14. Write4U Valued Senior Member

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  15. billvon Valued Senior Member

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    Nope. Burning coal to make CO2 into gasoline results in MORE CO2 in the atmosphere.
     
  16. James R Just this guy, you know? Staff Member

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    More of Bangladesh disappears. All residents have to leave Tuvalu.
     
  17. Write4U Valued Senior Member

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    That was my first impression also, but they are not talking about coal but harvesting CO2 from the air. IOW, it is a scrubbing process.
    Trees and plants use airborne CO2 for energy and convert CO2 into oxygen in the process. Perhaps they have found a way to duplicate or replace the photosynthesis process.
    https://motherboard.vice.com/en_us/...ioxide-into-oxygen-by-zapping-it-with-a-laser
     
    Last edited: Jun 12, 2018
  18. iceaura Valued Senior Member

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    Unlikely, in the extreme.
    But:
    The guy (Brian McNoldy) whose measurements of sea levels nearby produced this graph: https://media.wired.com/photos/593280cc26780e6c04d2c4b3/master/w_700,c_limit/tide_data_Feb16.png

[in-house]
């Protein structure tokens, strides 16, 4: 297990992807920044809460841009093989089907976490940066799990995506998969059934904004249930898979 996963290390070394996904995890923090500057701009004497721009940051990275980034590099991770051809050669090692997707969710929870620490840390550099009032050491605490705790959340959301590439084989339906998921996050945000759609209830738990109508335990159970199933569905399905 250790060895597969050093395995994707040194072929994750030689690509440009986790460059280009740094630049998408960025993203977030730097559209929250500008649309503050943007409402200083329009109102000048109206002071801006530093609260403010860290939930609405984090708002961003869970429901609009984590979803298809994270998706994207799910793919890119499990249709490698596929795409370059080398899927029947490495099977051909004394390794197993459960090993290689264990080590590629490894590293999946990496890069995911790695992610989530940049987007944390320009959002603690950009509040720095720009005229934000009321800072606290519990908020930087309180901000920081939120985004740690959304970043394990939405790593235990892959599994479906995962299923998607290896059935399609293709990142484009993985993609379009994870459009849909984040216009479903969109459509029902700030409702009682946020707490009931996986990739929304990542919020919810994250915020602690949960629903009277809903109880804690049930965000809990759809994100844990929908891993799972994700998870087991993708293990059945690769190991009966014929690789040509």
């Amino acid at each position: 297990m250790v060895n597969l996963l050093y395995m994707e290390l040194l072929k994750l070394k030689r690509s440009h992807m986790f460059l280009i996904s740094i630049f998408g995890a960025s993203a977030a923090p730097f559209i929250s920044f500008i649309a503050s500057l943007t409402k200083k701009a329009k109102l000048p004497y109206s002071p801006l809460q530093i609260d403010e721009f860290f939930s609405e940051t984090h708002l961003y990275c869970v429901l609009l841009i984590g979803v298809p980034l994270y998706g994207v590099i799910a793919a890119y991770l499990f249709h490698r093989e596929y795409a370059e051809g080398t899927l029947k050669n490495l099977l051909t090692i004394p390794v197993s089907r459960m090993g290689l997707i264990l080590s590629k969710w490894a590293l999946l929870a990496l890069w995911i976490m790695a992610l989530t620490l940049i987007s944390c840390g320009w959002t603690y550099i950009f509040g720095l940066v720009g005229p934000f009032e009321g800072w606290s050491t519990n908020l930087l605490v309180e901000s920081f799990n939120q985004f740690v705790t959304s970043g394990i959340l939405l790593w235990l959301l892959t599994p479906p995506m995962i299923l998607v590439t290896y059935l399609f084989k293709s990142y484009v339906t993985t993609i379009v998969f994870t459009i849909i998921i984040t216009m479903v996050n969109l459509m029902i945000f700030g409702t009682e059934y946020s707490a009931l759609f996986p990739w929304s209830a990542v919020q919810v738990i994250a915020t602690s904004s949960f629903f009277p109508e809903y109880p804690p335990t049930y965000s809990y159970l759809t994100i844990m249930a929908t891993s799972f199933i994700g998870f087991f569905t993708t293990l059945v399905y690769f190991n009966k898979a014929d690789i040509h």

thinks that a 2 meter rise in the sea level at Miami, Florida is more likely than not within 50 years. That's in the center of his prediction range.

    Note that the peak inundation increases are multiples of the average sea level increases - the storm surges and highest tides increase faster and more than the average level. So increases can make big problems far more rapidly than the less alarming slow creep of average levels suggests. If your hotel lobby floods a foot deep four times a year, and the septic system backs up into the street, it's not that meaningful to note that it isn't under water most of the time.
     
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  19. exchemist Valued Senior Member

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    Trump's Mar-a-lago: the new Atlantis.

    Please Register or Log in to view the hidden image!

     
  20. billvon Valued Senior Member

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    Yes. A process that takes energy. That energy will come from coal and natural gas in the US, because that's where most of our energy comes from.
    They use LIGHT for energy, not CO2. Basic thermodynamics prevents CO2 from being used as a fuel.
     
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  21. Write4U Valued Senior Member

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    Well, Mr Pruit is going to roll back EPA regulations on water pollution and car exhaust pollution.
    Has the US gone completely mad?
     
  22. billvon Valued Senior Member

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    Nope, it's just being used to profit a small group of wealthy investors.
     
  23. Write4U Valued Senior Member

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    Yes I can see that. Actually this is basically an expansion of the Halliburton Loophole.
    https://www.foodandwaterwatch.org/n...ton-loophole-and-americas-dirty-fracking-boom

    But at what cost to society? IMO, this is an unconscionable act.